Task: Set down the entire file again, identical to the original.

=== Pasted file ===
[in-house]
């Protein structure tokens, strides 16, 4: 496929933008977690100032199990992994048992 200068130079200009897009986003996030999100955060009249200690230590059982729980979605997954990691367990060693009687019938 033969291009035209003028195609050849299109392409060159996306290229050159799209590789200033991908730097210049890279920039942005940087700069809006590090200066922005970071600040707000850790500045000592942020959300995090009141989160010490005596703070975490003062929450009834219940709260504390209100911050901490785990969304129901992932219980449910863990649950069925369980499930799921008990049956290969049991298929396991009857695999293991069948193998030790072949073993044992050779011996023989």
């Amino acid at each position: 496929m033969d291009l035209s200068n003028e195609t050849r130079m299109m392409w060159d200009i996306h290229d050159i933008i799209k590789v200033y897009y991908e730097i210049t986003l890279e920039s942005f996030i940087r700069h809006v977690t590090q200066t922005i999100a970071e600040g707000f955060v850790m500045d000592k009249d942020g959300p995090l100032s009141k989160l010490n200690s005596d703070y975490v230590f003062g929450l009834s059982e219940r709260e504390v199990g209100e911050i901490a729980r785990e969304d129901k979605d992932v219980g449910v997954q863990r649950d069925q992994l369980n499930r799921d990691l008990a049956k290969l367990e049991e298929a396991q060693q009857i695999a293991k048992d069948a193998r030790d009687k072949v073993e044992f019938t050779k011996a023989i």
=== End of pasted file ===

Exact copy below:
[in-house]
């Protein structure tokens, strides 16, 4: 496929933008977690100032199990992994048992 200068130079200009897009986003996030999100955060009249200690230590059982729980979605997954990691367990060693009687019938 033969291009035209003028195609050849299109392409060159996306290229050159799209590789200033991908730097210049890279920039942005940087700069809006590090200066922005970071600040707000850790500045000592942020959300995090009141989160010490005596703070975490003062929450009834219940709260504390209100911050901490785990969304129901992932219980449910863990649950069925369980499930799921008990049956290969049991298929396991009857695999293991069948193998030790072949073993044992050779011996023989």
């Amino acid at each position: 496929m033969d291009l035209s200068n003028e195609t050849r130079m299109m392409w060159d200009i996306h290229d050159i933008i799209k590789v200033y897009y991908e730097i210049t986003l890279e920039s942005f996030i940087r700069h809006v977690t590090q200066t922005i999100a970071e600040g707000f955060v850790m500045d000592k009249d942020g959300p995090l100032s009141k989160l010490n200690s005596d703070y975490v230590f003062g929450l009834s059982e219940r709260e504390v199990g209100e911050i901490a729980r785990e969304d129901k979605d992932v219980g449910v997954q863990r649950d069925q992994l369980n499930r799921d990691l008990a049956k290969l367990e049991e298929a396991q060693q009857i695999a293991k048992d069948a193998r030790d009687k072949v073993e044992f019938t050779k011996a023989i």